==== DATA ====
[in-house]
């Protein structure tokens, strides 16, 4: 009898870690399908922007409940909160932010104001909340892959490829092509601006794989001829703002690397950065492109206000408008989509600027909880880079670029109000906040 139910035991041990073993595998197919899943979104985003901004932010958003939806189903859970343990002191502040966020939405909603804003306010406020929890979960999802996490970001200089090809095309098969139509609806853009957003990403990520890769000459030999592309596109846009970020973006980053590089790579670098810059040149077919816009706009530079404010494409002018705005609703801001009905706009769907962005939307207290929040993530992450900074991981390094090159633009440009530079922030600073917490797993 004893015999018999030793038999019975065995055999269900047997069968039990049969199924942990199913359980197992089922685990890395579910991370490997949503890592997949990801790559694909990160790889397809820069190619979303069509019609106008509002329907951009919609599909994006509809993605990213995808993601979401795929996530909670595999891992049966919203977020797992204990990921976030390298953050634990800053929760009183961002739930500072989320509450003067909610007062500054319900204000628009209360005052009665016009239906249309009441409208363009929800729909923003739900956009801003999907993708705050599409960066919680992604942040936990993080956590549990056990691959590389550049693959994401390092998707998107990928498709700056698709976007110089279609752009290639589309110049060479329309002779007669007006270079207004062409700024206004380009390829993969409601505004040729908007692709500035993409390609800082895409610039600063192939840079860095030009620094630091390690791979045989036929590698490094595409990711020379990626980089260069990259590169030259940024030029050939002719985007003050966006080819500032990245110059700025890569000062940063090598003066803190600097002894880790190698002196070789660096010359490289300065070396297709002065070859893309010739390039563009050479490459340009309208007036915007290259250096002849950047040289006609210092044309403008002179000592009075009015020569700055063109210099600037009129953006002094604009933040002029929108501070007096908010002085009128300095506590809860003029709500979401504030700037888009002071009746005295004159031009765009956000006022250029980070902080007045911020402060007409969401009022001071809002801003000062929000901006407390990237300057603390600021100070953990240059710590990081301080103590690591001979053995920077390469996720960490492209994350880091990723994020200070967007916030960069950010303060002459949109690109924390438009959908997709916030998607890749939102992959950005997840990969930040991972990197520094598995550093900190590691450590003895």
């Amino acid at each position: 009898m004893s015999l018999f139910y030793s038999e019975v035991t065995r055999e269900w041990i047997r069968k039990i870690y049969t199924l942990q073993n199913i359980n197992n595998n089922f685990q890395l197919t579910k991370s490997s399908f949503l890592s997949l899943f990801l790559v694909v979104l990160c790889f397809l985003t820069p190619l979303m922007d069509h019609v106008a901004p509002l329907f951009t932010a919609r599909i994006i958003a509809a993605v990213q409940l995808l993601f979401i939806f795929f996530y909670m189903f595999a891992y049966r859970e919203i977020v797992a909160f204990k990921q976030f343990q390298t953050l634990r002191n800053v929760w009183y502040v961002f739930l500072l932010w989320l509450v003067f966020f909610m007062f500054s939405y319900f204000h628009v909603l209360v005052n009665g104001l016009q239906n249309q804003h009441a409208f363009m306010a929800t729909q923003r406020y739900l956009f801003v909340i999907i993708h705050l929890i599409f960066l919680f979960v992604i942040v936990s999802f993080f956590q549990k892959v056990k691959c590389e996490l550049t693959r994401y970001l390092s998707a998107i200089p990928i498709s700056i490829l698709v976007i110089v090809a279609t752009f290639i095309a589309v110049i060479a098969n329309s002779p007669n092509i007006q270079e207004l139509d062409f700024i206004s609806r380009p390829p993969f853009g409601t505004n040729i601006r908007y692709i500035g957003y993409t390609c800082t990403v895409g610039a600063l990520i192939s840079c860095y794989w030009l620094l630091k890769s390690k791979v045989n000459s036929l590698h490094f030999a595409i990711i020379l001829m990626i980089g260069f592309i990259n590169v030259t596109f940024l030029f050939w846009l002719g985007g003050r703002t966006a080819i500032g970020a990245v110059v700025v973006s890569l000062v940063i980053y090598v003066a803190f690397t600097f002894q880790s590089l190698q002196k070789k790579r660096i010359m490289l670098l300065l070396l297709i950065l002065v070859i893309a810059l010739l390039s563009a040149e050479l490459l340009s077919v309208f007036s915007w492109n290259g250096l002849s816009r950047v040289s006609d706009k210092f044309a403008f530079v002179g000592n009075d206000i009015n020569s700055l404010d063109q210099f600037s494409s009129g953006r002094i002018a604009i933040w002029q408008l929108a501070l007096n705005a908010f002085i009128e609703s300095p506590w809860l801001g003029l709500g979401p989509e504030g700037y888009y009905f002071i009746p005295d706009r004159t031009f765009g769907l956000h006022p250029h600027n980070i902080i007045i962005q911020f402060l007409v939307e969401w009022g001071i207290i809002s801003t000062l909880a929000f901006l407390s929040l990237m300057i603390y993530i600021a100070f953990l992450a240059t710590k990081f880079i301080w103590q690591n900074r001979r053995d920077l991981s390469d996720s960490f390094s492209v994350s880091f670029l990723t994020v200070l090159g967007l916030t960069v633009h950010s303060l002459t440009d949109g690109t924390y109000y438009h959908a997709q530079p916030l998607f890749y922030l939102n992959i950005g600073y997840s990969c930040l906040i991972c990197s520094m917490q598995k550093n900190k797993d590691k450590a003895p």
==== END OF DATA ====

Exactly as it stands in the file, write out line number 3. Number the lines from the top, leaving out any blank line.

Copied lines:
């Amino acid at each position: 009898m004893s015999l018999f139910y030793s038999e019975v035991t065995r055999e269900w041990i047997r069968k039990i870690y049969t199924l942990q073993n199913i359980n197992n595998n089922f685990q890395l197919t579910k991370s490997s399908f949503l890592s997949l899943f990801l790559v694909v979104l990160c790889f397809l985003t820069p190619l979303m922007d069509h019609v106008a901004p509002l329907f951009t932010a919609r599909i994006i958003a509809a993605v990213q409940l995808l993601f979401i939806f795929f996530y909670m189903f595999a891992y049966r859970e919203i977020v797992a909160f204990k990921q976030f343990q390298t953050l634990r002191n800053v929760w009183y502040v961002f739930l500072l932010w989320l509450v003067f966020f909610m007062f500054s939405y319900f204000h628009v909603l209360v005052n009665g104001l016009q239906n249309q804003h009441a409208f363009m306010a929800t729909q923003r406020y739900l956009f801003v909340i999907i993708h705050l929890i599409f960066l919680f979960v992604i942040v936990s999802f993080f956590q549990k892959v056990k691959c590389e996490l550049t693959r994401y970001l390092s998707a998107i200089p990928i498709s700056i490829l698709v976007i110089v090809a279609t752009f290639i095309a589309v110049i060479a098969n329309s002779p007669n092509i007006q270079e207004l139509d062409f700024i206004s609806r380009p390829p993969f853009g409601t505004n040729i601006r908007y692709i500035g957003y993409t390609c800082t990403v895409g610039a600063l990520i192939s840079c860095y794989w030009l620094l630091k890769s390690k791979v045989n000459s036929l590698h490094f030999a595409i990711i020379l001829m990626i980089g260069f592309i990259n590169v030259t596109f940024l030029f050939w846009l002719g985007g003050r703002t966006a080819i500032g970020a990245v110059v700025v973006s890569l000062v940063i980053y090598v003066a803190f690397t600097f002894q880790s590089l190698q002196k070789k790579r660096i010359m490289l670098l300065l070396l297709i950065l002065v070859i893309a810059l010739l390039s563009a040149e050479l490459l340009s077919v309208f007036s915007w492109n290259g250096l002849s816009r950047v040289s006609d706009k210092f044309a403008f530079v002179g000592n009075d206000i009015n020569s700055l404010d063109q210099f600037s494409s009129g953006r002094i002018a604009i933040w002029q408008l929108a501070l007096n705005a908010f002085i009128e609703s300095p506590w809860l801001g003029l709500g979401p989509e504030g700037y888009y009905f002071i009746p005295d706009r004159t031009f765009g769907l956000h006022p250029h600027n980070i902080i007045i962005q911020f402060l007409v939307e969401w009022g001071i207290i809002s801003t000062l909880a929000f901006l407390s929040l990237m300057i603390y993530i600021a100070f953990l992450a240059t710590k990081f880079i301080w103590q690591n900074r001979r053995d920077l991981s390469d996720s960490f390094s492209v994350s880091f670029l990723t994020v200070l090159g967007l916030t960069v633009h950010s303060l002459t440009d949109g690109t924390y109000y438009h959908a997709q530079p916030l998607f890749y922030l939102n992959i950005g600073y997840s990969c930040l906040i991972c990197s520094m917490q598995k550093n900190k797993d590691k450590a003895p």